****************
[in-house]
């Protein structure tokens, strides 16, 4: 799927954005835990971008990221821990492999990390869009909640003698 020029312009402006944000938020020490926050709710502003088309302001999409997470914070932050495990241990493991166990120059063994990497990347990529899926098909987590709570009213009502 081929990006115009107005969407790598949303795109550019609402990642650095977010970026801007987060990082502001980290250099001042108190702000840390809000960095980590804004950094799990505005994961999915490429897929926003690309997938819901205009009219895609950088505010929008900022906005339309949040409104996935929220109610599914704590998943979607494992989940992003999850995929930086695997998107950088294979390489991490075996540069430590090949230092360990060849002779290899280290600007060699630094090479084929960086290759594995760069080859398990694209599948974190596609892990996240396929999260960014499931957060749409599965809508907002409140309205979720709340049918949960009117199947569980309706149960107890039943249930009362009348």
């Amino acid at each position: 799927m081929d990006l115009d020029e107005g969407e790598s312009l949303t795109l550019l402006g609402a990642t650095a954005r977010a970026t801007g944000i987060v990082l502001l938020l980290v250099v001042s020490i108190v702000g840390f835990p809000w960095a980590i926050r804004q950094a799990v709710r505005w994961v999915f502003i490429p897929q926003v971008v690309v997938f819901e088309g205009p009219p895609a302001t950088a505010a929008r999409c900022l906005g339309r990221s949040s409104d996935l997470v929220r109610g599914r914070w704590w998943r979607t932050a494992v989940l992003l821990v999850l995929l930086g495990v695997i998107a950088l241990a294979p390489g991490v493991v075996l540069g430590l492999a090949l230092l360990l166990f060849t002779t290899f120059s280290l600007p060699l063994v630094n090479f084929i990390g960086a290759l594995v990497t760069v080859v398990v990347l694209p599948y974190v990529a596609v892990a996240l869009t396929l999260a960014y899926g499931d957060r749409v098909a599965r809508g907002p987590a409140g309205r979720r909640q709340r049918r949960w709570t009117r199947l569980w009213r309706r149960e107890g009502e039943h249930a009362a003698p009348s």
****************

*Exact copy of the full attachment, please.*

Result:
[in-house]
């Protein structure tokens, strides 16, 4: 799927954005835990971008990221821990492999990390869009909640003698 020029312009402006944000938020020490926050709710502003088309302001999409997470914070932050495990241990493991166990120059063994990497990347990529899926098909987590709570009213009502 081929990006115009107005969407790598949303795109550019609402990642650095977010970026801007987060990082502001980290250099001042108190702000840390809000960095980590804004950094799990505005994961999915490429897929926003690309997938819901205009009219895609950088505010929008900022906005339309949040409104996935929220109610599914704590998943979607494992989940992003999850995929930086695997998107950088294979390489991490075996540069430590090949230092360990060849002779290899280290600007060699630094090479084929960086290759594995760069080859398990694209599948974190596609892990996240396929999260960014499931957060749409599965809508907002409140309205979720709340049918949960009117199947569980309706149960107890039943249930009362009348």
């Amino acid at each position: 799927m081929d990006l115009d020029e107005g969407e790598s312009l949303t795109l550019l402006g609402a990642t650095a954005r977010a970026t801007g944000i987060v990082l502001l938020l980290v250099v001042s020490i108190v702000g840390f835990p809000w960095a980590i926050r804004q950094a799990v709710r505005w994961v999915f502003i490429p897929q926003v971008v690309v997938f819901e088309g205009p009219p895609a302001t950088a505010a929008r999409c900022l906005g339309r990221s949040s409104d996935l997470v929220r109610g599914r914070w704590w998943r979607t932050a494992v989940l992003l821990v999850l995929l930086g495990v695997i998107a950088l241990a294979p390489g991490v493991v075996l540069g430590l492999a090949l230092l360990l166990f060849t002779t290899f120059s280290l600007p060699l063994v630094n090479f084929i990390g960086a290759l594995v990497t760069v080859v398990v990347l694209p599948y974190v990529a596609v892990a996240l869009t396929l999260a960014y899926g499931d957060r749409v098909a599965r809508g907002p987590a409140g309205r979720r909640q709340r049918r949960w709570t009117r199947l569980w009213r309706r149960e107890g009502e039943h249930a009362a003698p009348s």